Reducing occupational exposure to polyurethane foam dust

Polyurethane foam (PU) is found in many consumer and industrial products on the market today. From furniture and bedding to packaging and automotive liners, PU is known for its durability, comfort and support.5

According to the Polyurethane Foam Association, approximately 1.7 billion pounds of foam are produced and used each year in the U.S.

While there are different types and uses for foam, the basic production method is the same.

Flexible PU foam is produced from a reaction of two key chemicals, a polyol and an isocyanate with water. These are mixed together vigorously in high intensity mixers in specific amounts with other ingredients, and the foam reaction begins almost immediately. Bubbles are formed and the mixture expands.7

Once the reaction is complete, the foam can be shaped and manipulated depending on its final use. A common method of foam manipulation is shaping through sanding or grinding. This process generates large amounts of PU dust.

A short video on YouTube demonstrates a planer or belt sander smoothing out a large piece of flexible polyurethane foam. As you can see from this screenshot, dust is dispersed and accumulates in the air and on surfaces.

Video Source:

Video Source:

Polyurethane dust inhalation

If you examine a Material Safety Data Sheet (SDS) for cured flexible PU foam, you will see caution statements such as these:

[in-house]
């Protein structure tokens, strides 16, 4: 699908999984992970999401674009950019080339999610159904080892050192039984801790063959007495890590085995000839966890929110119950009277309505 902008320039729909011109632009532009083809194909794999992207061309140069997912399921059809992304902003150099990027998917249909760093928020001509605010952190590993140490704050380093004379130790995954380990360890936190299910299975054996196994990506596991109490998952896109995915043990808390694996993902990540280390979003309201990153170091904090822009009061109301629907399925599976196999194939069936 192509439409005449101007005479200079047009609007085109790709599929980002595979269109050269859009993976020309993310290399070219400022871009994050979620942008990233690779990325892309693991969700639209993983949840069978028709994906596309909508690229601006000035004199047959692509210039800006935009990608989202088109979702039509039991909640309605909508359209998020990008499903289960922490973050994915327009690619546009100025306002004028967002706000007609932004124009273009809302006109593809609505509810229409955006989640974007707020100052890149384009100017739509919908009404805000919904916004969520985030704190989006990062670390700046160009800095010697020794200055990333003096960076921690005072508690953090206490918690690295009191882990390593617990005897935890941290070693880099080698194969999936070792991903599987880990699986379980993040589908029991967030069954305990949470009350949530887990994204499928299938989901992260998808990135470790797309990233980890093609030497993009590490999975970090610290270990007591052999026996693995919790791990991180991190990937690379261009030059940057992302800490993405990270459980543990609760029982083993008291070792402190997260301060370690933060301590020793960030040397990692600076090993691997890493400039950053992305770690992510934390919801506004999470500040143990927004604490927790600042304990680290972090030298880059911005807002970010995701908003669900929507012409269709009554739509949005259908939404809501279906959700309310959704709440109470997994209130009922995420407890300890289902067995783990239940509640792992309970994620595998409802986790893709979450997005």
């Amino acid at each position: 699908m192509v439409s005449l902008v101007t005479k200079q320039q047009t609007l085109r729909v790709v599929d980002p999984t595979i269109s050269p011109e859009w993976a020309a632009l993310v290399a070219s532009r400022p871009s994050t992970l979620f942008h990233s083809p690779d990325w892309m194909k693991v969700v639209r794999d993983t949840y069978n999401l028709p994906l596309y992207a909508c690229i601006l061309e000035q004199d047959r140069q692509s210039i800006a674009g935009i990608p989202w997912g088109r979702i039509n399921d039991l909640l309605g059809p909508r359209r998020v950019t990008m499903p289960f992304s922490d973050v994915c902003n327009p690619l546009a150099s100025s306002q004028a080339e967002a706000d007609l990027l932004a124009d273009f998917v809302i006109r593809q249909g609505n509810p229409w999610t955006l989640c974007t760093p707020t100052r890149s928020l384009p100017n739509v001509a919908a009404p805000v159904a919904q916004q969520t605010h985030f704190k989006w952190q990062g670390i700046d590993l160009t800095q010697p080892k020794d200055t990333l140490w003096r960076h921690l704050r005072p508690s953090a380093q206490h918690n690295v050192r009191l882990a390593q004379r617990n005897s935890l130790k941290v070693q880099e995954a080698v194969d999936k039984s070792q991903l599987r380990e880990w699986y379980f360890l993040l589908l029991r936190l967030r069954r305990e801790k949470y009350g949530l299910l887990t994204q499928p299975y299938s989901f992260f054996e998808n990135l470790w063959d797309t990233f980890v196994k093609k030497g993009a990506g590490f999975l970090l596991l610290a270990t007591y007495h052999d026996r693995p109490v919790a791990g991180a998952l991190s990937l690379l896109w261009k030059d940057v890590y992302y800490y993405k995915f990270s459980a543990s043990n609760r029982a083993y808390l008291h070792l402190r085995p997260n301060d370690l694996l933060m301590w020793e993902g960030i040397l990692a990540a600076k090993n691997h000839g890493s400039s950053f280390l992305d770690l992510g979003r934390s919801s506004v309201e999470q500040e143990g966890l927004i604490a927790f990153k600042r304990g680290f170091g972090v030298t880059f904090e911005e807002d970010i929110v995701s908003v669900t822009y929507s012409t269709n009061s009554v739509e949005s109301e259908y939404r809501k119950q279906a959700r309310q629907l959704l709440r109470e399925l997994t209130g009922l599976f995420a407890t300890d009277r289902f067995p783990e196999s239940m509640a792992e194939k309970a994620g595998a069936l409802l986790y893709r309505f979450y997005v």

• The primary adverse health effects of this material are related to the dust created by sanding, grinding or cutting the cured foam. Mechanical ventilation or exhaust should be provided during this type of use/activity.3
  • Inhalation: May irritate mucous membranes with tightness in chest (This only if dust is created during cutting, sanding or grinding of cured foam).3
  • Adequate ventilation should also be employed so that dust levels do not exceed recommended guidelines.3

Multiple studies have been done regarding potential health effects of respirable dust.

One study in particular examined dust emission during the cutting of polyurethane-impregnated bandages in a hospital environment.1

When hospital staff removed splinting bandages with a power saw, a large amount of dust was generated. While the PU-impregnated bandage produced a lower airborne dust concentration than other bandage materials, the size and nature of the dust became a concern.

Like all particles, their aerodynamic diameters determine if and for how long they remain airborne, their likelihood of being inhaled, and their site of deposition in the respiratory system [respirable dust].6